The World America Learns

How many capitals of countries of the world can you name?

(Let me pause a moment so you could count that up. (Silly me. You’re reading this. Of course you can pause.))

Okay, here’s my next question: how many of these countries are in Europe or the Americas? (And as additional questions, how many of the ones in the Americas are in North America, and how many of the ones in Europe are in Western Europe?)

How many of these countries are in Africa? Africa has more countries than Europe, so if your geographical knowledge of the world is balanced, you should know more African capitals than European capitals (this is before considering the case of multiple capitals in African countries).

Okay, and how about Asia?

If you’re like most Americans, the capitals of the world that you know are vastly disproportionate: you know many in the Americas and Europe, much fewer in Asia, and barely any in Africa.

Just to take a step further, how well do you do on this for Pacific Island nations? If you know one, I think you’re qualified to give yourself a pat on the back already in comparison to the general public. (It really isn’t that hard to just remember one. Fiji and Samoa have four-letter capitals.)

Here’s what the results of the corresponding Sporcle quiz look like. As of now, the first African capital down the list (Cairo) is 13th most frequently gotten, with 10 American and European capitals preceding it. To get to the second most remembered capital, you’d need to move down to position 55, with Tunis, ranking behind Reykjavik, a city with one-eighth the population and one-umpteenth the spellability of Tunis. You need to go ever further, to position 66, to reach Nairobi, the most frequently answered Sub-Saharan African capital. Among Pacific Island countries, not a single capital makes the upper half (or even the upper two-thirds). In fact, only one of them (Port Moresby) is answered more frequently than the least frequently answered European capital (Podgorica). If you performed a rank-sum test on the answering frequencies of European versus Pacific Island nations, your p value for the one-tail test would be 0.00000005.

But maybe Africans and Pacific Islanders just pick strange cities for their capitals. Maybe they’re like the United States, where the country’s capital is by far not the largest city and the majority of states have a capital that is not their largest city (as well as arguably not the most historically significant).

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The Embassy of Sadness

Please come help me
For I see malice
In see-through clouds
Of noisy silence

To go translate
I cannot do
I speak and yet
It passes through

For sadness to
Be worse it could
Be that which is
Not understood

Please grant to me
Perhaps a token
For flavors sad
To be more spoken

A token one
Could hope someone
Can touch to know
Why, where, and when

Red States and Blue States

Seeing a collection of election maps may affirm the phrases “Red State” and “Blue State” that one often hears. So here’s a question: how many states that are Red States, Blue States, and Purple States (where there’s actually quite a considerable percentage of both Democrats and Republicans) are there? Clearly a state that just votes 0.1% more for the Democratic candidate than for the Republican candidate isn’t really a Blue State, even if consistently.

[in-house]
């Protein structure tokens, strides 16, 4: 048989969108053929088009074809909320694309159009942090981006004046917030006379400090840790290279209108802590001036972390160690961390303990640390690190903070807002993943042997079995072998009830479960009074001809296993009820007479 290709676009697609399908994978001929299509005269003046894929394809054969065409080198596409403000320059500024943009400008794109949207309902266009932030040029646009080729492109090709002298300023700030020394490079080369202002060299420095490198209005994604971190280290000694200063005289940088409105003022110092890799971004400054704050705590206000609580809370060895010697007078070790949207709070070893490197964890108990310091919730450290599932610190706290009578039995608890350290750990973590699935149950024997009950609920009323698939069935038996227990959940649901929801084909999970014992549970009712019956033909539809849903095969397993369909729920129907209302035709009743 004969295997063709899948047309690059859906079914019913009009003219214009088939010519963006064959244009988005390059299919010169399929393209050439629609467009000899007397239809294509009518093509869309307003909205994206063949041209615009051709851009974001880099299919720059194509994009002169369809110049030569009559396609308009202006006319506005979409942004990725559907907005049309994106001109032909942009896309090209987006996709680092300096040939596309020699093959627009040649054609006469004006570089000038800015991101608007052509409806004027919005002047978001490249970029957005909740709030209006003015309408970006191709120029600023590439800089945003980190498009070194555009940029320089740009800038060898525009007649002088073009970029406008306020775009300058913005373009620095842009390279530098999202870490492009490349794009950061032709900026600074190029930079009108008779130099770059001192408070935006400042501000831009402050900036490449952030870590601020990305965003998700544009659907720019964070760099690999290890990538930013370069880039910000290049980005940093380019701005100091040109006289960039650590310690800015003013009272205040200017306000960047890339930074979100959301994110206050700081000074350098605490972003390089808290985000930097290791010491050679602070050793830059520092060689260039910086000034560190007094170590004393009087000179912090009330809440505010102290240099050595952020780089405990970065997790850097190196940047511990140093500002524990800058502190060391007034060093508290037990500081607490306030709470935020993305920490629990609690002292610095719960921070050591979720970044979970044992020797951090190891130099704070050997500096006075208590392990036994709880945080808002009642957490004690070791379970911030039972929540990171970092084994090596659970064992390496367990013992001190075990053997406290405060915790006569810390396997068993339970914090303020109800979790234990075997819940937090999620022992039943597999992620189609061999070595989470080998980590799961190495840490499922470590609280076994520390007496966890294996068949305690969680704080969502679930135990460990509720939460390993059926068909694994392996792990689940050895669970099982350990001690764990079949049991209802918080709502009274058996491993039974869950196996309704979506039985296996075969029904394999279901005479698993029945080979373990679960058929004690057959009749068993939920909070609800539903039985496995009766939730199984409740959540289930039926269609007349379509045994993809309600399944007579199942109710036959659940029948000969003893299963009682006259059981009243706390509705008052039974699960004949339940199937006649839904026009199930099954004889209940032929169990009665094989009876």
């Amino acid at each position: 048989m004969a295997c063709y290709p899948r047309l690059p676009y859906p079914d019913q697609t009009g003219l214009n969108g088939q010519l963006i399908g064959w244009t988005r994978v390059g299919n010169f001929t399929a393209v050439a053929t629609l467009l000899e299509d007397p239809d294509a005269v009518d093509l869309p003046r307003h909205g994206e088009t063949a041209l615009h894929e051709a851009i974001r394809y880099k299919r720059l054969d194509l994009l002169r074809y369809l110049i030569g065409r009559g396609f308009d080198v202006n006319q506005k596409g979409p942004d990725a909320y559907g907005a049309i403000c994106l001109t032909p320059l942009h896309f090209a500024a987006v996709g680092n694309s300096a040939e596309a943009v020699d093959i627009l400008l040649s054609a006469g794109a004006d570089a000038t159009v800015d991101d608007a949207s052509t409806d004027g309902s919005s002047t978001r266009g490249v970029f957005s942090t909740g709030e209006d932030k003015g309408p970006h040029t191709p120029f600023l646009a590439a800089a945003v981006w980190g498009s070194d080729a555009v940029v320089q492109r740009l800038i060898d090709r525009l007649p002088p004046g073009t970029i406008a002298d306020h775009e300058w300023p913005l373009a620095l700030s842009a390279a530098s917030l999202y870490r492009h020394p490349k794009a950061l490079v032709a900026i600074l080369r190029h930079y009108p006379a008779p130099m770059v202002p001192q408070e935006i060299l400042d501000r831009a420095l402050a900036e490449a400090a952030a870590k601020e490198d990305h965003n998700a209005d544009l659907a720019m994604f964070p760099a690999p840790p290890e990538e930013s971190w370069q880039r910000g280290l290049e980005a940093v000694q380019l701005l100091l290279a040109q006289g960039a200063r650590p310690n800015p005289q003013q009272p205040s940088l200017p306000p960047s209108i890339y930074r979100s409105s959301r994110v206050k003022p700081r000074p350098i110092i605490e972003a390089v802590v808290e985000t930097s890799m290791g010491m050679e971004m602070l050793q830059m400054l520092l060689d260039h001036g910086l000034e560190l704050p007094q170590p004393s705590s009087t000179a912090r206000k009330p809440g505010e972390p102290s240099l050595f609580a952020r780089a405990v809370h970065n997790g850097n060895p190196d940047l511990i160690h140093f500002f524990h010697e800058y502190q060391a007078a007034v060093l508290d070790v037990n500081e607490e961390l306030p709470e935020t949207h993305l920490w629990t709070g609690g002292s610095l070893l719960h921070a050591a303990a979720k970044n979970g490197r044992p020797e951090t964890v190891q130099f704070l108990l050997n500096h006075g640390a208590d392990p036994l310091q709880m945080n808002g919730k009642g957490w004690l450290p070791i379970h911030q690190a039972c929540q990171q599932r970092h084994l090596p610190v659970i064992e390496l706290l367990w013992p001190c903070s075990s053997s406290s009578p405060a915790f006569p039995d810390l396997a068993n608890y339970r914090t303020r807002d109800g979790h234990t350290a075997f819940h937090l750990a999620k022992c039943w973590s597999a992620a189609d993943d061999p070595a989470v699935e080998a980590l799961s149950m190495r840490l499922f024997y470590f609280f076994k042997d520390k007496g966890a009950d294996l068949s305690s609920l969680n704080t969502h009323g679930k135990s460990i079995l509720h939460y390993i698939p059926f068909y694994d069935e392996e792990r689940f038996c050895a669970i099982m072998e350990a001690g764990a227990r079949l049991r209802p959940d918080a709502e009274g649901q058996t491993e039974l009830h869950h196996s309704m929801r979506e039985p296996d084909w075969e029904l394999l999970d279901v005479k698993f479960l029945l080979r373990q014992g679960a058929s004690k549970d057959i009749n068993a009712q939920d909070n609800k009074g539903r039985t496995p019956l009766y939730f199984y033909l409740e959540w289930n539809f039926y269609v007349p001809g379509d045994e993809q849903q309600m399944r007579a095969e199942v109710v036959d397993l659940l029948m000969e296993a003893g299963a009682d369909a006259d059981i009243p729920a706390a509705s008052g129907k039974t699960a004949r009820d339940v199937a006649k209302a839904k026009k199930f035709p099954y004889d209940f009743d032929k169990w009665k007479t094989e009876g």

So where shall we draw the boundary?

How about at one side getting 33.3% more votes than the other side? This way, given the assumption that votes to third parties are very small, the difference is cut at “there are at least 2 people on this side for each 1 on the other side”, which sounds quite lenient given the impression often given to us that Red States have such a dominance of Republicans and Blue States have such a dominance of Democrats, right?

Well, let’s go through the past 14 elections and count up how many Blue States and Red States there were in each election by this metric. (Why the past 14? Because the start of this period is about where the Democratic/Republican flip on political ideals happened.) (Also as an aside, note that the association of Democrats with blue and Republicans with red is substantially more recent than 14 elections ago.)

ObamaRomney election:
Blue States: Hawaii, Vermont
Red States: Utah, Wyoming, Oklahoma
Purple States: 45 states

ObamaMcCain election:
Blue States: Hawaii, Vermont
Red States: none
Purple States: 48 states

BushKerry election:
Red States: Utah, Wyoming, Idaho
Blue States: none
Purple States: 47 states

BushGore election:
Red States: Utah, Wyoming, Idaho
Blue States: none
Purple States: 47 states

ClintonDole election:
Blue States: Massachusetts
Red States: none
Purple States: 49 states

ClintonBush election:
Blue States: none
Red States: none
Purple States: 50 states

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Every human who is an advocate of friction, every rouser of anger, every spewer of hate, every taker of another’s life, every taker of many others’ lives, every caller for mass death, every brutal dictator, every generally unpleasant person is still a human. And all of their actions are those chosen by a human mind, built upon by human experiences and guided by human emotions. When we say that an action is not human when a human clearly executed it, at best we are weakly denying to ourselves the reality that in fact a human has just executed the said act, and at worst we are choosing to be blind to the question of how this thing we call civilization and admire and cherish so deeply happens to harbor, breed, and produce such people, not once, not several times, but time and time again.